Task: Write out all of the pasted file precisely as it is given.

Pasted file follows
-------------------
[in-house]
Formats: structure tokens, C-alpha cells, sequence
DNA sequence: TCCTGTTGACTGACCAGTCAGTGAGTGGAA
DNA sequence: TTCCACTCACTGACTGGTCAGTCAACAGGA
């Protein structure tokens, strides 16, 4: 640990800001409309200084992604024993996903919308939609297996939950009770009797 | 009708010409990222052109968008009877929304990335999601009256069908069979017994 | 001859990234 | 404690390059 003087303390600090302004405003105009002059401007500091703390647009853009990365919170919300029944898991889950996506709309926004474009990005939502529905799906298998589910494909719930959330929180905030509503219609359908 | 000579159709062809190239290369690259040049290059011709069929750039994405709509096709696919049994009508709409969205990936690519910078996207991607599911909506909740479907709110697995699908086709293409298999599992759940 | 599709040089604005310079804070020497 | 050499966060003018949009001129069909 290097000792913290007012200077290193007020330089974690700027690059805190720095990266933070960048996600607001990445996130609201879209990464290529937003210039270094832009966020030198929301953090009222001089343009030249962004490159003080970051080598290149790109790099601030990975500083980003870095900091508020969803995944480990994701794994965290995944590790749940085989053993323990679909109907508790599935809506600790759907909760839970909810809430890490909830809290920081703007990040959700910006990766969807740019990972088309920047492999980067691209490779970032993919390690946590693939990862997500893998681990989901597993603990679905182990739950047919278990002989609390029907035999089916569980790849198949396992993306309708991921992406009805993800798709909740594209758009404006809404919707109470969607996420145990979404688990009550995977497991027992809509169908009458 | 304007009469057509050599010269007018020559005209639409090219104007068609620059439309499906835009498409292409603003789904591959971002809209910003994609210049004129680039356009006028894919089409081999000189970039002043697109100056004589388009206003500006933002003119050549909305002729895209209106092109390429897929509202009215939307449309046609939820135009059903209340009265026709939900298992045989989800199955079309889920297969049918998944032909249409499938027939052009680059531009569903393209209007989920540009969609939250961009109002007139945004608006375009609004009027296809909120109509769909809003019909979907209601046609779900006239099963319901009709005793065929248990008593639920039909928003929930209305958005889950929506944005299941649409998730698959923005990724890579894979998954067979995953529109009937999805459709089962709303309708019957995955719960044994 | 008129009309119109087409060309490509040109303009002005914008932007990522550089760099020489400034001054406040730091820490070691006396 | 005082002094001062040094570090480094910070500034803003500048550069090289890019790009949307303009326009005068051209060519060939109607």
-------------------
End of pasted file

[in-house]
Formats: structure tokens, C-alpha cells, sequence
DNA sequence: TCCTGTTGACTGACCAGTCAGTGAGTGGAA
DNA sequence: TTCCACTCACTGACTGGTCAGTCAACAGGA
């Protein structure tokens, strides 16, 4: 640990800001409309200084992604024993996903919308939609297996939950009770009797 | 009708010409990222052109968008009877929304990335999601009256069908069979017994 | 001859990234 | 404690390059 003087303390600090302004405003105009002059401007500091703390647009853009990365919170919300029944898991889950996506709309926004474009990005939502529905799906298998589910494909719930959330929180905030509503219609359908 | 000579159709062809190239290369690259040049290059011709069929750039994405709509096709696919049994009508709409969205990936690519910078996207991607599911909506909740479907709110697995699908086709293409298999599992759940 | 599709040089604005310079804070020497 | 050499966060003018949009001129069909 290097000792913290007012200077290193007020330089974690700027690059805190720095990266933070960048996600607001990445996130609201879209990464290529937003210039270094832009966020030198929301953090009222001089343009030249962004490159003080970051080598290149790109790099601030990975500083980003870095900091508020969803995944480990994701794994965290995944590790749940085989053993323990679909109907508790599935809506600790759907909760839970909810809430890490909830809290920081703007990040959700910006990766969807740019990972088309920047492999980067691209490779970032993919390690946590693939990862997500893998681990989901597993603990679905182990739950047919278990002989609390029907035999089916569980790849198949396992993306309708991921992406009805993800798709909740594209758009404006809404919707109470969607996420145990979404688990009550995977497991027992809509169908009458 | 304007009469057509050599010269007018020559005209639409090219104007068609620059439309499906835009498409292409603003789904591959971002809209910003994609210049004129680039356009006028894919089409081999000189970039002043697109100056004589388009206003500006933002003119050549909305002729895209209106092109390429897929509202009215939307449309046609939820135009059903209340009265026709939900298992045989989800199955079309889920297969049918998944032909249409499938027939052009680059531009569903393209209007989920540009969609939250961009109002007139945004608006375009609004009027296809909120109509769909809003019909979907209601046609779900006239099963319901009709005793065929248990008593639920039909928003929930209305958005889950929506944005299941649409998730698959923005990724890579894979998954067979995953529109009937999805459709089962709303309708019957995955719960044994 | 008129009309119109087409060309490509040109303009002005914008932007990522550089760099020489400034001054406040730091820490070691006396 | 005082002094001062040094570090480094910070500034803003500048550069090289890019790009949307303009326009005068051209060519060939109607």